Early Harley-Davidson Motorcycle Dealers
The discovery of this early 1915 photograph of H.O. Young’s Harley-Davidson motorcycle shop brings attention to the history of early motorcycle businesses and dealers in York City. Before Harley-Davidson came to town, York residents already had an opportunity to buy Indian, Reading Standard, Yale and even Excelsior motorcycles. Turns out this wasn’t even the first location for Young’s Harley Davidson dealership in York. In 1912, Harry Osborne Young, a German immigrant, was advertised as an agent for Harley-Davidson while continuing to sell cigars in his store at 7 West Philadelphia Street. By the end of the year, Young had moved his new dealership to 13 West Philadelphia Street to exclusively offer the 1913 Harley-Davidson models with “Full-Floteing seat and free wheel control.” Within a few months, he then partnered with Gunner Frey to open the Penn Motor Cycle Garage at 12 North Penn Street. Young’s motorcycle sales and repair shop was growing by leaps and bounds as the market for bicycles and motorcycles increased as an affordable alternative to early automobiles.
By October 1914, Young was ready to expand again and opened his new store “at the bridge” on 223 West Market Street along the Codorus Creek. This photo from the spring of 1915 likely shows a gathering of the local Harley-Davidson motorcycle club who came together for social and long distance rides or races and hill climbs throughout the area. York was booming in this age of early manufacturing and Young’s local Harley-Davidson dealership flourished at this location. As World War I came on the horizon, nationally motorcycle sales slumped and the marketing shifted to promote their economic benefits over their recreational value. This 1918 advertisement from The York Dispatch states their motorcycles will “transport two people for less than [a quarter] the cost of railroad fare”, but the advertisement also promotes the annual Harley-Davidson “National Motorcycle Gypsey Tours” later that summer. The use of motorcycles continued to evolve with the introduction of side cars and even package delivery “trucks” over the next decade.
As the roaring twenties kicked in, Young’s Harley Davidson dealership continued to grow. In March 1923, he announced the opening of his newest location at 143 South George Street, which is now a parking lot next to York City Hall. The new building was advertised as “the finest and largest exclusive Motorcycle and Bicycle Salesroom and Repair Shop in the east.” We need to locate a photograph of this historic building that that has been gone for many years. He sold Harley-Davidson newest models here until October 1927 until Harry Young sold the business and dealership to Michael Jesse Pugliese from New York City. Pugliese continued to lease the building under the name of York Cycle and Toy Shop with early advertisements promoting the store as the “headquarters for juvenile vehicles.” As the Great Depression hit, Pugliese moved the York Cycle Company first to 330 South George Street and in 1934 to 334 West Market Street to find an affordable location for his business. Further research is needed to determine when the York Cycle Company closed and whether there was a gap between Harley-Davidson dealerships in the area through World War II.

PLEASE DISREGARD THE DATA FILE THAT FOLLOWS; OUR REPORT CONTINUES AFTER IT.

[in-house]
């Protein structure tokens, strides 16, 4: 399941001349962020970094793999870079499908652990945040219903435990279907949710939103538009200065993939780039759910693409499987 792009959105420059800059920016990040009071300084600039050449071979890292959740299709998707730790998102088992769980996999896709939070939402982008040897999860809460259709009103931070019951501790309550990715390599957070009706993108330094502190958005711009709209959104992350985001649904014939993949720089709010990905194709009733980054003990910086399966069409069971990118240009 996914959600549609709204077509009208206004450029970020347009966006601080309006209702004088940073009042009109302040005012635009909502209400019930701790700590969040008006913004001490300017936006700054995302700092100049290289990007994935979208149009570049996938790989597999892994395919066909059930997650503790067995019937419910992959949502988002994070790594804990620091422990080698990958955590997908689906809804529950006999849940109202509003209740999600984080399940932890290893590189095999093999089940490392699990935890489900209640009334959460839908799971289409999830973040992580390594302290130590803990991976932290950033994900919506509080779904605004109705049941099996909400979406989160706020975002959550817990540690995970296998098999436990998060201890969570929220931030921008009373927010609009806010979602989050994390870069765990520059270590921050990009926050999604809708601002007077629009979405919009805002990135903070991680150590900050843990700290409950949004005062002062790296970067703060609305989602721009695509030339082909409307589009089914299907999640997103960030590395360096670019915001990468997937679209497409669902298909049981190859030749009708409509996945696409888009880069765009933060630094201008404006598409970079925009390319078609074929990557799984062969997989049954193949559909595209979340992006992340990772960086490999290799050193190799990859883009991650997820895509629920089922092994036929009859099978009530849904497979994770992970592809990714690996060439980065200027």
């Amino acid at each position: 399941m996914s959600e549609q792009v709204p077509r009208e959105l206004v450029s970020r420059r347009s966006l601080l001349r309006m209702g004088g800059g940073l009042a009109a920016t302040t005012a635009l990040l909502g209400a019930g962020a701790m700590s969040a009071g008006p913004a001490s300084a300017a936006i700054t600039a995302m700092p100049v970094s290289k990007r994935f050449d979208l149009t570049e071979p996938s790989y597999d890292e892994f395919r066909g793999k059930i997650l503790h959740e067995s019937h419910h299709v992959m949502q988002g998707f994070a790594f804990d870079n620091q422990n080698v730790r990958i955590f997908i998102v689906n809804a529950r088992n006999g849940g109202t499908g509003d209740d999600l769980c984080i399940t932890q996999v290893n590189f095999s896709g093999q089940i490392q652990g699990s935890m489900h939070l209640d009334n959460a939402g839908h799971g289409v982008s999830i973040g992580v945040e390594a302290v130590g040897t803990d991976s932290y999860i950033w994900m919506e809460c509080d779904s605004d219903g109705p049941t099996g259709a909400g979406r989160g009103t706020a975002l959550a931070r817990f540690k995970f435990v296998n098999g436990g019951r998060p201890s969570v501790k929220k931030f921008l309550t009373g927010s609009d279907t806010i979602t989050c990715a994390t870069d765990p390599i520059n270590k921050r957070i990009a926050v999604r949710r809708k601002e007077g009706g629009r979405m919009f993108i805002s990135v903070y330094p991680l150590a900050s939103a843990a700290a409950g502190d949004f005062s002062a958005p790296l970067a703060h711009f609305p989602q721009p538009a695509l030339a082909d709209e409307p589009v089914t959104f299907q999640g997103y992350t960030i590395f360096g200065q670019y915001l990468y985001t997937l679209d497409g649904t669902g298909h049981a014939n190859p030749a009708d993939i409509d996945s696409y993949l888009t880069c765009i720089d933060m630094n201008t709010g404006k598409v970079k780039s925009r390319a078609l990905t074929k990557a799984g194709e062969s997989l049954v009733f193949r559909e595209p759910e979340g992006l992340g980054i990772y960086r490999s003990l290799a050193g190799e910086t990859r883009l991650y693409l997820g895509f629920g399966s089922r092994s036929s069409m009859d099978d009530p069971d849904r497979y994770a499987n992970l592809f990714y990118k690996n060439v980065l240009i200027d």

By 1948, John O. Rahn opened a Harley-Davidson motorcycle dealership and service center around the corner from the Lincoln Highway at 604 West Mason Avenue. In 1950, Veron DeGrange took over operations at the same location. A few years later in 1955, Laugerman’s Harley-Davidson Sales took over the dealership here as well as already operating another store on Elm Avenue in Hanover since 1949. Lloyd P. Laugerman went on to become Vice President of the Middle Atlantic States Motorcycle Dealers Association and to many in the community the Laugerman family history and Harley-Davidson motorcycles are intertwined more closely than the earlier Harry Young. Today, Harley-Davidson motorcycles are still manufactured along U.S. 30 and sold at the 1st Capital Harley-Davidson just to the west along Arsenal Road.. But, we must not forget that Harley Davidson’s earliest history in York stood along the original route of the Lincoln Highway, America’s first coast-to-coast Main Street when the dealerships were located twice along West Market Street.
Harry Young didn’t rest on the laurels or profits of selling his Harley-Davidson dealership in 1927. He next built Young’s Boat House offering Sunday dinners, private parties and concerts in Long Level along the Susquehanna River. Still, the family maintained their residence on Maple Avenue in York City where he lived with his wife, Ella A. Thompson Young. In those days, the Long Level community was frequently damaged by annual ice jams and flooding but Young’s Boat House remained in business for decades. Harry Young died in 1968 at the age of 94 and is buried at Prospect Hill Cemetery. We can now envision him riding off into the sunset on his first Harley-Davidson motorcycle headed for hog riding heaven.